MASSIVE CONTROVERSY is likely to blow up over the film adaption of The Golden Compass by Phillip Pullman (which hits the screens in December). The word on the street is that the anti-Catholic church message in the book comes across far more powerfully in the movie, and there are fears that many people will be upset about it.
Neither the book nor the movie mention Roman Catholicism, but even my child’s hamster couldn’t fail to realize that the bad guy organization called The Magisterium in the story is clearly intended to be that particular church.
Some Catholic organizations are calling for families to boycott the movie, but of course, the boring columnists of the world will predictably point out that this will only increase publicity for it.
My view: It's a great book, and I love Pullman's work. But the use of the church as all-purpose whipping boy by auteurs is getting very tired. I am not a Catholic, but I keep a close eye on charitable and non-profit organizations, and it's clear that the Catholic Church does an astonishing amount of good in the world. Yes, as in every organization, there are bad apples in it, but the good outweighs the bad by a hundred-fold.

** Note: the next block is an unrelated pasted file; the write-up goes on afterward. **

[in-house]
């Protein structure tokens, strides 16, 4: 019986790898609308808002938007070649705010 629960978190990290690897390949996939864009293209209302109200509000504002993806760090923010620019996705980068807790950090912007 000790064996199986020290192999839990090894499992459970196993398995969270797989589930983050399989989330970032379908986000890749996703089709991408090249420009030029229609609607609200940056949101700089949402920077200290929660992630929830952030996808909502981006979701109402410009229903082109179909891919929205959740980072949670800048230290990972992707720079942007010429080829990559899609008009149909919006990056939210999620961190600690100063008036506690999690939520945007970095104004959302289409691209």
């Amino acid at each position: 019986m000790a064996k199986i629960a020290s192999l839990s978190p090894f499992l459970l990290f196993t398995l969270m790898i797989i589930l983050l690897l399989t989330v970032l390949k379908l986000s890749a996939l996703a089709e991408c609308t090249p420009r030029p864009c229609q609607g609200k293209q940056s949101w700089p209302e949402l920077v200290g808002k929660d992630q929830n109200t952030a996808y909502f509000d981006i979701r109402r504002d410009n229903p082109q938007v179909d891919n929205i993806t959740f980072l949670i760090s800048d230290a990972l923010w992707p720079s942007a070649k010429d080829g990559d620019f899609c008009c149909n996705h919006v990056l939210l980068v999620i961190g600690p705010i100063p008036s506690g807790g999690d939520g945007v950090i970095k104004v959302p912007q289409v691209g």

Yet authors (such as Dan Brown) portray this tiny bad element as the whole shebang, and do immeasurable harm to the cause of hundreds of thousands of charity workers struggling to make a difference to the poor and needy.
Yes, fiction does come with a free license to reinvent things any way you want, but (to quote a famous British newspaperman) with great power comes great responsibility. I bet if millionaire authors would devote a month of their lives to working with Catholic missions in Kolkota they might be a little more sensitive.
GRAY TAN, the super-agent dealing with east-west deals at Jia-Xi Books, has pulled off a string of successes, Publishers' Marketplace reports.
Jose Carlos Somoza’s Zig Zag has been sold for translation into complex (Hong Kong and Taiwan) Chinese characters.
The same author’s three best known books will also be going into simple (mainland China) Chinese characters.
Gray has also sold John Connolly’s Charlie Parker thriller series to New Star Press, a mainland China publishing house.
PENGUIN INDIA has bought the Indian rights to Ahmad Saidullah's Happiness and Other Disorders, a book of short stories first published in Canada. He won a top award in that country for short story writing, becoming the third author with south Asian roots to get on that list: the previous ones were Michael Ondaatje and Shauna Singh Baldwin, both marvellous authors.
SCHOLASTIC INDIA has published The World’s Funniest Book of Poems, by Nury Vittachi and illustrator Eamonn O’Boyle. The deal was brokered by Anushka Ravishankar.
MANY NEWSPAPERS (including today’s South China Morning Post) have printed a Guardian interview with Jiang Rong, in which this column is quoted. The Internet is an amazing thing. It's like writing a diary into the ether and you never know which bit will end up where.